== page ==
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Administration must put the brakes on move toward dangerous foreign auto tariffs

For most Americans, the biggest purchase they’ll make in their lives is a home. Their next largest buy is the car they’ll park outside it.

Cars and trucks play an outsized role in the traditional American dream. Our cities and towns are designed around them, and ownership of one or two family-haulers is a pre-requisite for many busy parents looking for safe, convenient transport to work, school, and soccer practice. Our uniquely American love affair with the open road is long, established, and not something most politicians want to mess with.

{mosads}So why has the Trump administration proposed raising the price of these vehicles by 25 percent or more?

This week, the Department of Commerce, at the urging of the White House, launched a formal investigation into the national security threat posed by cars and trucks imported into the United States. If it sounds like a joke, it’s not. The administration is looking for a reason to label auto imports a security threat, as it did with steel and aluminum imports earlier this year. If it’s successful, American consumers can look forward to paying 25 percent more for their cars and trucks.

In case you’re breathing a sigh of relief because you don’t drive an import, think again. President Trump and Commerce Secretary Wilbur Ross mistakenly believe that by placing such an outrageously high tariff on autos they can control the free market, and force families to “buy American.” However, not a single vehicle for sale today is made with 100 percent American parts. This new tariff scheme will raise prices on ALL cars and trucks sold in America, even those built here, because it will apply to auto parts, as well as fully assembled vehicles.

The tariff strategy being proposed by the White House is a solution in search of a problem. Today’s auto industry is highly globalized and efficient – that’s what makes our products affordable to the average American. If Ford builds cars in Mexico and Honda builds trucks in Lincoln, Alabama, how can anyone determine what it means to be a ‘foreign’ car? What’s more, the auto industry in America is flourishing and production has doubled over the past decade. Not a single manufacturer is asking for the White House to “help” them out by making their products unaffordable and more difficult to attain for millions of Americans.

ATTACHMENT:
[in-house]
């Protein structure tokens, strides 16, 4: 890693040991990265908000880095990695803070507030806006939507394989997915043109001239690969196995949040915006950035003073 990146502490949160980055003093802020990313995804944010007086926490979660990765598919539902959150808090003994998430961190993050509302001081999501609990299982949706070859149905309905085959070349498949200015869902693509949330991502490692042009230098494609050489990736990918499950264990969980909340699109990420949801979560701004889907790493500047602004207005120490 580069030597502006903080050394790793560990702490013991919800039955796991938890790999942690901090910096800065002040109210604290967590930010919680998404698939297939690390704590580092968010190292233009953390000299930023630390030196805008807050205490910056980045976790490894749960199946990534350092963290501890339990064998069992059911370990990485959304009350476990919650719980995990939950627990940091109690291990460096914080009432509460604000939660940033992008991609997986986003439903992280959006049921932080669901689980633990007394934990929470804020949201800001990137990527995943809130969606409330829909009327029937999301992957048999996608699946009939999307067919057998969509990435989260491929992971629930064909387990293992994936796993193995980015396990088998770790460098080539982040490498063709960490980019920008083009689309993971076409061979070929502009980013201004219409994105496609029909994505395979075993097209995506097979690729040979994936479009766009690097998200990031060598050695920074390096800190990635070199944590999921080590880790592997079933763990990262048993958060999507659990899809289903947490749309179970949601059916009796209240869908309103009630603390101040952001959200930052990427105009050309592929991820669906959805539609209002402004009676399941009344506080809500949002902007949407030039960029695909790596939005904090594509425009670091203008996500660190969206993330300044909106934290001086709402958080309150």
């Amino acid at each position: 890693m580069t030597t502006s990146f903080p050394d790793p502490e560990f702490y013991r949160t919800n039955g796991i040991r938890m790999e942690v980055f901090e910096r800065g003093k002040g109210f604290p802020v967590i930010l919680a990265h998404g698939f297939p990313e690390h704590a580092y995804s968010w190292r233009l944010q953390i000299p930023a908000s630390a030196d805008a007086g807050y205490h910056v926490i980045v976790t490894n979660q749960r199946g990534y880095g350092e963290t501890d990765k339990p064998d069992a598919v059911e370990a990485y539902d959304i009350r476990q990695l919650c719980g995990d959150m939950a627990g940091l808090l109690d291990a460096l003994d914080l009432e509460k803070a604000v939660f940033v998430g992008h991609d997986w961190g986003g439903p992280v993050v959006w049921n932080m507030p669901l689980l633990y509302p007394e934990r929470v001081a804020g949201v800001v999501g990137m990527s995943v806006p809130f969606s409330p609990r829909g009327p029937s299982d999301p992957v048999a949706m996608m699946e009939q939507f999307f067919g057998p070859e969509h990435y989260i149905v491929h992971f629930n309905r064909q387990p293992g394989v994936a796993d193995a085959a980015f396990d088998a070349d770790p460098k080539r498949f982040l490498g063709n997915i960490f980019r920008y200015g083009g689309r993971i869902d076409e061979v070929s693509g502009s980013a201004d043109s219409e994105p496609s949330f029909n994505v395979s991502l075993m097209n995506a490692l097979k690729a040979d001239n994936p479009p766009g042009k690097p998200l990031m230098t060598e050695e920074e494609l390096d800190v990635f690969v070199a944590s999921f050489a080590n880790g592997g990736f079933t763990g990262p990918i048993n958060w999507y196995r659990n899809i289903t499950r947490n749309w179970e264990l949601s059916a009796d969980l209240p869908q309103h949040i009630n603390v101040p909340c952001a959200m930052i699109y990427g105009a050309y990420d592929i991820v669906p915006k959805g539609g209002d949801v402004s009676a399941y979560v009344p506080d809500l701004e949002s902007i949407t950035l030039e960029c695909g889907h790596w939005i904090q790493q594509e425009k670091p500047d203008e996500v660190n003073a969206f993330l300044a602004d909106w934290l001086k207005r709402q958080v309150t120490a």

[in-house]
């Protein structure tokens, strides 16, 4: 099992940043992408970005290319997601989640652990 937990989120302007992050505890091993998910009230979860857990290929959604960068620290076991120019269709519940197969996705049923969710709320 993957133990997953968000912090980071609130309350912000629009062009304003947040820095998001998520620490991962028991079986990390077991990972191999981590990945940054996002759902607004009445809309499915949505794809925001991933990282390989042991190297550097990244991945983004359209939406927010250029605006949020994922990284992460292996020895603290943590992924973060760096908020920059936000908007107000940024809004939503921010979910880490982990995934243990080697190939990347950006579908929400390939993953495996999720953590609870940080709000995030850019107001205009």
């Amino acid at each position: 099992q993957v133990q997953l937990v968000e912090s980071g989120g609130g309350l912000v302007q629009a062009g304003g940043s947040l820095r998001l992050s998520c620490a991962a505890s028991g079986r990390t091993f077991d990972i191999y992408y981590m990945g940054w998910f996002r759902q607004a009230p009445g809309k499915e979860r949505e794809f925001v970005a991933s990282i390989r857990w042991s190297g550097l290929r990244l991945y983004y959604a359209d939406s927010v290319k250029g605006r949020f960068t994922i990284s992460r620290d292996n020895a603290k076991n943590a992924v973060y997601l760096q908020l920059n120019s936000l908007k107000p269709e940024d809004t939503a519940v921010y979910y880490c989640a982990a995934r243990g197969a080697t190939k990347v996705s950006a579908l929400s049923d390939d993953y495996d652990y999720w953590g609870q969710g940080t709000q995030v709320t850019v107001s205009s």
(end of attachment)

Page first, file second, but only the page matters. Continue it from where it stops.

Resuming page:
New tariffs, which are ultimately taxes on the American people, will punish international automakers that invest heavily in American facilities and workers. These companies are responsible for 1.29 million U.S. jobs, 32 manufacturing facilities, and $75 billion invested into operations. In 2016 they built 5.5 million vehicles – 47 percent of all U.S. vehicle production – and exported 925,000 of them. And, contrary to what many might think, America’s biggest auto exporter isn’t a domestic automaker like GM or Ford – it’s BMW, which builds all of its sport activity vehicles sold worldwide in Spartanburg, S.C.

If President Trump follows through on this latest tariff threat, he will be responsible not just for putting the price of a car out of reach for many American families, but also for creating a legacy of massive job loss. The 577,000 employees of America’s international nameplate dealers will be at risk, and so will the jobs of auto plant workers from 14 auto producing states – 12 of which voted for Trump in 2016. A recent study by the Trade Partnership found that a 25 percent tariff on imported vehicles would result in a net loss of 157,000 U.S. jobs. Those jobs count. They’re American jobs, held by American workers. To consider them anything less, and to dismiss them as collateral damage in an unnecessary trade war, is shocking.

Let’s get real: Cars aren’t a threat to our national security. But picking a trade war with our economic allies is. Today, before this ridiculous “security” charade gains any more momentum, America’s 9,600 international nameplate auto dealers are asking the president to pause and consider whether this trade war is worth the job losses and cost increases it will surely inflict upon American families.

Cody Lusk is president and CEO of American International Automobile Dealers (AIADA). 

Tags Donald Trump Wilbur Ross

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